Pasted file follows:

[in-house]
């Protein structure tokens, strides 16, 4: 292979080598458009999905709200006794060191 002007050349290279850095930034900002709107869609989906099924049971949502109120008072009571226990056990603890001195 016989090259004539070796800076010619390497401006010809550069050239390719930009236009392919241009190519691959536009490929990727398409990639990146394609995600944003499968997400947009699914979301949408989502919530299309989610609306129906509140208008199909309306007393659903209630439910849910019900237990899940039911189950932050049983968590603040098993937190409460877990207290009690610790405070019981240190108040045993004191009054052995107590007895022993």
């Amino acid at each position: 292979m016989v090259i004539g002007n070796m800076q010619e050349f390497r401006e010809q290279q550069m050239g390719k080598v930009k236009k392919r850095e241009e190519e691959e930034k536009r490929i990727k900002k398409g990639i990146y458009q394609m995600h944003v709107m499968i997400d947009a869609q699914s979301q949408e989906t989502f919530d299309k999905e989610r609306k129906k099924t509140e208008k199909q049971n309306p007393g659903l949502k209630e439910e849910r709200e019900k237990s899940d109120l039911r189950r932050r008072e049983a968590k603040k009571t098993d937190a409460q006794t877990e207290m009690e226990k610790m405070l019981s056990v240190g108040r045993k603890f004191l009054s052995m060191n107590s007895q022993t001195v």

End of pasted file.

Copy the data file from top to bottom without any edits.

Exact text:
[in-house]
């Protein structure tokens, strides 16, 4: 292979080598458009999905709200006794060191 002007050349290279850095930034900002709107869609989906099924049971949502109120008072009571226990056990603890001195 016989090259004539070796800076010619390497401006010809550069050239390719930009236009392919241009190519691959536009490929990727398409990639990146394609995600944003499968997400947009699914979301949408989502919530299309989610609306129906509140208008199909309306007393659903209630439910849910019900237990899940039911189950932050049983968590603040098993937190409460877990207290009690610790405070019981240190108040045993004191009054052995107590007895022993």
């Amino acid at each position: 292979m016989v090259i004539g002007n070796m800076q010619e050349f390497r401006e010809q290279q550069m050239g390719k080598v930009k236009k392919r850095e241009e190519e691959e930034k536009r490929i990727k900002k398409g990639i990146y458009q394609m995600h944003v709107m499968i997400d947009a869609q699914s979301q949408e989906t989502f919530d299309k999905e989610r609306k129906k099924t509140e208008k199909q049971n309306p007393g659903l949502k209630e439910e849910r709200e019900k237990s899940d109120l039911r189950r932050r008072e049983a968590k603040k009571t098993d937190a409460q006794t877990e207290m009690e226990k610790m405070l019981s056990v240190g108040r045993k603890f004191l009054s052995m060191n107590s007895q022993t001195v």